... Basic protective equipment (PPE).
NIOSH-approved masks and safety goggles should be considered when bodyshopping 3D PrintsPersonal protective equipment (PPE) is a must-have for any sort of crafting, but for sanding 3D Prints ("bodyshopping") specifically, you'll likely want your kit to have the following protective equipment:
- Some sort of apron to protect your clothes from sanding crud.
- A dust mask for large particles.
- A NIOSH approved face mask (with rubber seal with good fit to face) for organic vapors when spraying spray paints or using fillers
- Safety glasses when removing supports, in case any pieces go flying at your eyes.
As always with PPE, this is the best case scenario for you and your health. It won't kill you if you don't use these things, but you don't really know what kind of sensitivities you might have until you're deep into them. What you use is your choice, but safe is better than sorry.
...Sandpaper in various grits.Sandpaper is the best way to make a 3D print smooth and ready to paint. It is a gritty paper used to smooth down surfaces by gradually grinding away at it. The grits indicate how rough or fine the sandpaper is. A low number like 150 is very rough and a high number like 3000 is very smooth. You want to start with a low number to take off the worst of the print texture, and gradually move to a higher number so the surface gets finer and finer.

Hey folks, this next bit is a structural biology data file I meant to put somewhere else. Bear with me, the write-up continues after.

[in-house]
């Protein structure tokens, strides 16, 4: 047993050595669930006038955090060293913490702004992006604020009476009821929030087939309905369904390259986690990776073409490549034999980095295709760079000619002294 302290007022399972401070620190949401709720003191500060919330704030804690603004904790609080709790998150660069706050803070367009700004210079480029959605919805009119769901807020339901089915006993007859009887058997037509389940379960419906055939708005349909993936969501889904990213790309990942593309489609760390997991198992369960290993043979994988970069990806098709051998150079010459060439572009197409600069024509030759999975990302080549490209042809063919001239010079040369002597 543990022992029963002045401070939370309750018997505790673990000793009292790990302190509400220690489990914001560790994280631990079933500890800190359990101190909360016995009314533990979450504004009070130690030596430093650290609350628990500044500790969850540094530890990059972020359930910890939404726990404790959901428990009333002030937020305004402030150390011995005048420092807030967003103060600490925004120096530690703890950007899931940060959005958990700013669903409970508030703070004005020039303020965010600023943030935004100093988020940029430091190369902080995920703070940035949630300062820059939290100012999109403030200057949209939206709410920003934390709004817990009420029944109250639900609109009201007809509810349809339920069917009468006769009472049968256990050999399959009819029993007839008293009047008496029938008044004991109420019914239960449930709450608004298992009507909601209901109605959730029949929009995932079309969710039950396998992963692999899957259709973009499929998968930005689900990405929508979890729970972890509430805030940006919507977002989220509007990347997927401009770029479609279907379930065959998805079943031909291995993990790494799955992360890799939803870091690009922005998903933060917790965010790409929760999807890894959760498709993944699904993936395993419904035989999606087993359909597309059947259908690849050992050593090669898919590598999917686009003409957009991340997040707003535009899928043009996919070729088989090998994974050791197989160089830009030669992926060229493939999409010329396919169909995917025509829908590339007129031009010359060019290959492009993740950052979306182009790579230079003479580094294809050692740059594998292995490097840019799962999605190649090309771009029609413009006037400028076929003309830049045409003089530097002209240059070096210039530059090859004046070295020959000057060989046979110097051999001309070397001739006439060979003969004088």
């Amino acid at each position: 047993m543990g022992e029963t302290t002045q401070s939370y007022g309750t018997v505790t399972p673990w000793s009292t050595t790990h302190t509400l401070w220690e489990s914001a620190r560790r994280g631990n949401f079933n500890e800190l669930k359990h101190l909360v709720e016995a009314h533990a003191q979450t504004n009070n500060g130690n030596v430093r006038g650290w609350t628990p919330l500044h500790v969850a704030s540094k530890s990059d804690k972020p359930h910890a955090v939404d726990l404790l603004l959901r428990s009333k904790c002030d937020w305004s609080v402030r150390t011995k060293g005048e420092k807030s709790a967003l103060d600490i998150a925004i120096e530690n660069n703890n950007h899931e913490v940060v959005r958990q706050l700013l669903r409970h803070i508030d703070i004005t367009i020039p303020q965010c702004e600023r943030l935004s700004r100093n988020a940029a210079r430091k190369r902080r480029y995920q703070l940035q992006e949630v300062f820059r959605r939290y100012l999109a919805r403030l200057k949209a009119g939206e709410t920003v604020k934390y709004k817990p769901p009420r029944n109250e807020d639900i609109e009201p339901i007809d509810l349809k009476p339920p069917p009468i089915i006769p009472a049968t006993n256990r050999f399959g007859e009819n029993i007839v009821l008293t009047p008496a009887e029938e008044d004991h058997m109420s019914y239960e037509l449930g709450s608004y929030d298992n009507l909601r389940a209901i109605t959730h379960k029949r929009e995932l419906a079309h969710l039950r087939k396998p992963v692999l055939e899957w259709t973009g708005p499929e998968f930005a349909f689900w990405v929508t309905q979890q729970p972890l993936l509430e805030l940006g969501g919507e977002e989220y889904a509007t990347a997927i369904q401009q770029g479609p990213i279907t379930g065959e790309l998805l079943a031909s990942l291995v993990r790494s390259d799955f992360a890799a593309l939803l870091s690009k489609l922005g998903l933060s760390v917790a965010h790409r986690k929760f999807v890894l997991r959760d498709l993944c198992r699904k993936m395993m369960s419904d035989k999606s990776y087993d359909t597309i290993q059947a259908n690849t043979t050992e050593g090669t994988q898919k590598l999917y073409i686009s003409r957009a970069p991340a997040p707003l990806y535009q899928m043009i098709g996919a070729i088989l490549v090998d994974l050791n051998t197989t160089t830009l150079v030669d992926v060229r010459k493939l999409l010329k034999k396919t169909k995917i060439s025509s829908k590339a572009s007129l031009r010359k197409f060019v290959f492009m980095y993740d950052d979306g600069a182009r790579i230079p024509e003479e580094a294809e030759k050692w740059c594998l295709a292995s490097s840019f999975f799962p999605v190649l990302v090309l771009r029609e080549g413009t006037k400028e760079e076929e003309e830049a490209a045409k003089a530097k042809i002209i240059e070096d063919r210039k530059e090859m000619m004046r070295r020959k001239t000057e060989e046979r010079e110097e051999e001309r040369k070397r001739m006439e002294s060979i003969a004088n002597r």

For the vast majority of use cases, we recommend having 150, 220, 320, 400 and 600, but you can make do with 150, 320 and 400. If you can’t find these specific numbers, just look for numbers in the same ballpark.
Going past 600 is mostly overkill; you only need to go into that territory if you are trying to get a mirror surface, and it is very hard to paint anything that smooth and shiny because many paints won't stick to it.
If you're sanding a resin print, it's very likely that you can start at 320 grit, as the print lines on resin prints are much smaller and resin is much softer, so it doesn't need rough sandpaper.
...A Bucket full of water.Sanding can get dusty, so we recommend wet sanding to cut down on dust and extend the life of your sandpaper. This is just a container with water and a bit of dish soap, used to wet the print and the sandpaper to keep things. The dish soap helps keep the sanding crud from sticking to the sandpaper. There's no recipe to this, just dollop some in and go.
Something as small as a plastic takeout container works if you just want something to wet and rinse your sandpaper in, but a wash tub or bucket is good if you want to be able to rinse your piece easily. The wash tub is also ideal if you don't have a laundry or shop sink because then you won't be washing sanding crud down the drain. If you don't have a laundry or shop sink, empty it into the storm drain outside! It won't hurt your plumbing if you have to put it down the toilet, but you should avoid putting it down your kitchen or bathroom sinks or anywhere you put food or clean your own body.